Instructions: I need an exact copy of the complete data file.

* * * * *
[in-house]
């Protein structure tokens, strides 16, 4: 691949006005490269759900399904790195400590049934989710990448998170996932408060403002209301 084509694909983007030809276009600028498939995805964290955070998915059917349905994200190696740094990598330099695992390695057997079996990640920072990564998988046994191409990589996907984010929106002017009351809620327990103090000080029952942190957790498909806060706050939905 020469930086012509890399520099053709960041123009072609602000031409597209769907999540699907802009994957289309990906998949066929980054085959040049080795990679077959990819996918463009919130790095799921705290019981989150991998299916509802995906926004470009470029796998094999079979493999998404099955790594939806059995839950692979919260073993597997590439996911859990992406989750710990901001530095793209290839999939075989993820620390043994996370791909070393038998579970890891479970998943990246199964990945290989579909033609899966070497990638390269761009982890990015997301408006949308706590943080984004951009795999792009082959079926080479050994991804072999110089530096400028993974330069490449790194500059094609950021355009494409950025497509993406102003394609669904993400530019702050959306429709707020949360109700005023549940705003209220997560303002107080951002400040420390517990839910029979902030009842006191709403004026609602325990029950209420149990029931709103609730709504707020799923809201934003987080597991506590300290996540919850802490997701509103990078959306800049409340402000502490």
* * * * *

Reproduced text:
[in-house]
């Protein structure tokens, strides 16, 4: 691949006005490269759900399904790195400590049934989710990448998170996932408060403002209301 084509694909983007030809276009600028498939995805964290955070998915059917349905994200190696740094990598330099695992390695057997079996990640920072990564998988046994191409990589996907984010929106002017009351809620327990103090000080029952942190957790498909806060706050939905 020469930086012509890399520099053709960041123009072609602000031409597209769907999540699907802009994957289309990906998949066929980054085959040049080795990679077959990819996918463009919130790095799921705290019981989150991998299916509802995906926004470009470029796998094999079979493999998404099955790594939806059995839950692979919260073993597997590439996911859990992406989750710990901001530095793209290839999939075989993820620390043994996370791909070393038998579970890891479970998943990246199964990945290989579909033609899966070497990638390269761009982890990015997301408006949308706590943080984004951009795999792009082959079926080479050994991804072999110089530096400028993974330069490449790194500059094609950021355009494409950025497509993406102003394609669904993400530019702050959306429709707020949360109700005023549940705003209220997560303002107080951002400040420390517990839910029979902030009842006191709403004026609602325990029950209420149990029931709103609730709504707020799923809201934003987080597991506590300290996540919850802490997701509103990078959306800049409340402000502490």